Music Quarterly

Longing for Night

Meet the Producers

What Remains

Armstrong's Revenge


Highway Ambition

Riding the Fader

The Past Takes It Back

Riding the Line


Behind a Glowing Television

Forget the Producer

Allan Steed's Little Boom Box

When She Backs Up She Beeps


Let's Get Ready to Rumble

The Two Together Couldn't Ruin It

TV Without Pictures

Prank #3: Fan vs. Band Vengeance

One Hundred Shades of Blue

Loud Motherfucker

Same Shade of Blue

Touch That Dial

Prank #4: Band vs. Audience Vengeance

CD Review Revue

Among the Ghosts

Prank #5: Intra-Band Vengeance

Que venga la noche

Movie Review Revue

Fan Mail: An End to the Discussion


He showed up at my house just wanting me to let him in. He knocked softly so as not to wake my roommate's kid, and I let the door creak open, standing back.

I borrowed my roommate's Honda. He had gotten the night off from band practice. We stole gin from my roommate and put it in Coke cans.

We made a mess of the city that night. Crisscrossing neighborhoods, highways, alleyways. Clicking tapes in and out; racing past street lights. Until I finally pulled into an empty parking lot off of Lake City Way. I grabbed his hair, and he shoved his hand under my ass. I took my shirt off.

A police officer found us with the car still running, slowly gliding across the parking lot.

"Car," by Built to Spill

State of Shock

We stole a bottle of water and headed for the dock. We'd had enough wine. I put my feet in the sea. Denise talked about going to nursing school when we returned, learning to work with ultrasound. Matt talked about working at Microsoft and how sad and terrible it all had been.

"Look." Denise pointed at the left horizon. "What the fuck is that?" Matt said. "What the fuck is that?" I repeated. I immediately believed we were in a whole mess of trouble, being on the Amalfi coast close to Mt. Vesuvius. I was sure this infamous volcano that hadn't blown in 4,000 years was finally going to shoot hot molten lava again, and while I was there. The Pompeii bodycast images, especially the dog, circled my mind with a whole new terror: my immediate death.

But it wasn't the volcano, because it was so much bigger than a volcano. Less red now, it began to rise and become round. Denise said with little breath, "It's the moon."

The moon! The moon that I had seen and dismissed most nights of my life was, on this night, completely unrecognizable. Bigger than I had ever seen it and with all of its strange blood-orange color, the moon successfully mocked the sun.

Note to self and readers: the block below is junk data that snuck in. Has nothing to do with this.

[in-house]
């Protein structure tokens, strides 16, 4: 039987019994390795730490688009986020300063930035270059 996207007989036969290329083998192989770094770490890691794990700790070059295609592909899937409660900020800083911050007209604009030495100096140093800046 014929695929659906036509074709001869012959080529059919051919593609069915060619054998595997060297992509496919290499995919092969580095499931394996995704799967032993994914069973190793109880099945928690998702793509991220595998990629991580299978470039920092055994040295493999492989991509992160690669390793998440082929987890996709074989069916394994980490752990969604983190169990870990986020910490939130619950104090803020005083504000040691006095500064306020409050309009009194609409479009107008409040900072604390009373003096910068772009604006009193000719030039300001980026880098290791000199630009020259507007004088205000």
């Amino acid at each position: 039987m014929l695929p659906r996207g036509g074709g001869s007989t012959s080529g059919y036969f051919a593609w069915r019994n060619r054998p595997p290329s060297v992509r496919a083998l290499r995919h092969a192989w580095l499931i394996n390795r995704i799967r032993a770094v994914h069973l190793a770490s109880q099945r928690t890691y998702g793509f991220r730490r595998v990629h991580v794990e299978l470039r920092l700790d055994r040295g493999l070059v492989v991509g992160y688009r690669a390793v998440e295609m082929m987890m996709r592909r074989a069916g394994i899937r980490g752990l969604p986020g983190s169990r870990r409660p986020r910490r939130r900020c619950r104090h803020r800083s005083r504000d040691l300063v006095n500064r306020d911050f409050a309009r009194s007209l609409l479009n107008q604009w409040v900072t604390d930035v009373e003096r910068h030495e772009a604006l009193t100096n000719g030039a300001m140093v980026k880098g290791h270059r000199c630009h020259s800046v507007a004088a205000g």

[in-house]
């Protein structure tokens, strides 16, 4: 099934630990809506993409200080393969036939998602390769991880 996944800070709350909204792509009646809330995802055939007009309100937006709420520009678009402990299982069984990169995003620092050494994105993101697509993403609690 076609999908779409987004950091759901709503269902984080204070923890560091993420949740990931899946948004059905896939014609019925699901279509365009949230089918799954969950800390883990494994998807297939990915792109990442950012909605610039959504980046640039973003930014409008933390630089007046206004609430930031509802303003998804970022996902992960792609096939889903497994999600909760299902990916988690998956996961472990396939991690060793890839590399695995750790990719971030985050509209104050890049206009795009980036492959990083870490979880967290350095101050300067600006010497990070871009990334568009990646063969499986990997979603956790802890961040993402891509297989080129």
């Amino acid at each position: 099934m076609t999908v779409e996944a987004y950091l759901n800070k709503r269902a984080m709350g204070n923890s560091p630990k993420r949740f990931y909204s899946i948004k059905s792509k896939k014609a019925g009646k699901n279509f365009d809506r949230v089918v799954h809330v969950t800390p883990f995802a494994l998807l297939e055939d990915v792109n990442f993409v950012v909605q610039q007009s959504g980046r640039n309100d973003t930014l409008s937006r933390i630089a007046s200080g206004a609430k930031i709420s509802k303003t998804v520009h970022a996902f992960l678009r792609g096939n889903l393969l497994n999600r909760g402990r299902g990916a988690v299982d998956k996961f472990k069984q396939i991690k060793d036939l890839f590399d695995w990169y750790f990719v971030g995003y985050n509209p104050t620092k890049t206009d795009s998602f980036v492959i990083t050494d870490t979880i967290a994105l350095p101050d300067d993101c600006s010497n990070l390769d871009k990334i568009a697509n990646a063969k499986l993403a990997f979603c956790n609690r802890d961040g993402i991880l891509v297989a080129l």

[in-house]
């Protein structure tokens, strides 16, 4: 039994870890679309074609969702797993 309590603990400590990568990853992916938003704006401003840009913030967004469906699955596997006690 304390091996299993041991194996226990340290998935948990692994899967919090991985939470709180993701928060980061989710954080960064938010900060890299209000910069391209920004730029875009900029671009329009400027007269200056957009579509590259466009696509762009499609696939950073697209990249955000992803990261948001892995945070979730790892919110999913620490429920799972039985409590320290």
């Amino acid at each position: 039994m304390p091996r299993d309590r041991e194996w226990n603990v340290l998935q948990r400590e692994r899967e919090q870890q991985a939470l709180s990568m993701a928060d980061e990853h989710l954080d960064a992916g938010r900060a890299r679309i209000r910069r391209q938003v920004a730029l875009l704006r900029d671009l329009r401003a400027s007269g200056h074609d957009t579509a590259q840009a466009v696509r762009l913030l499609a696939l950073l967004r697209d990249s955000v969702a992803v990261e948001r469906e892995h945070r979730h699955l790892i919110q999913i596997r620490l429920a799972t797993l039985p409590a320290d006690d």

The world became so light and easy in that moment--as if we could spin it easily on the tips of our index fingers.

Before it could rise to its traditional state--diminished and colorless--we turned around and left.

"State of Shock," by the Ex

Because the Night

She got me up on a school night and we got into the car. We took the quiet exit and the white Cadillac cut the dark night right in half. My mother was accelerating weirdly, creating a strange beat for my strange thoughts. We pulled into the cul-de-sac on the hill.

Oh Christ, I thought, there's his car. My dad's 1967 Cougar was parked in Mrs. Thompson's driveway. There was a light on. Justin Thompson was in my sixth-grade class. I'd have to see him the next day. I got out of the car ready to fight. I'm not sure what I was thinking.

My mother sat in the car looking straight ahead and not in the direction of the infidelity.

I'd never thought of it before, as it was a concept in general I hardly grasped, but that night I knew my mother was my father's lover, however jilted.

Everything stretched until all elasticity irreparably gave. We measured the night's success by how long we could wait. I looked every once in a while to see if the light in the front room had been turned off.

"Because the Night," by Patti Smith (co-written with Bruce Springsteen)

The Most Useless Thing

He gave me his card and so I just sat there in this strange bar with him. I didn't know anyone in New York City. I didn't know where I was. I wasn't sure if I still had my wallet.

He looked like a football player, but he was a painter. After the first two drinks, he told me he was engaged. After the fourth, he told me he was already married, just not by law. After the fifth, he told me he wasn't sure it was going to work out because they would sometimes try and break each other down until there was nothing but a pile of drool, glass, and fingernails.

After the bar closed, he looked at the address on my scrap of paper and pointed me in the right direction. By pointing, though, something caught his eye. A bag of oranges fell out of a moving garbage truck. He chased over to them. Shouting, he said, "See that! That's beautiful!"

They rolled and rolled all over the street.

"The Most Useless Thing," by Scarnella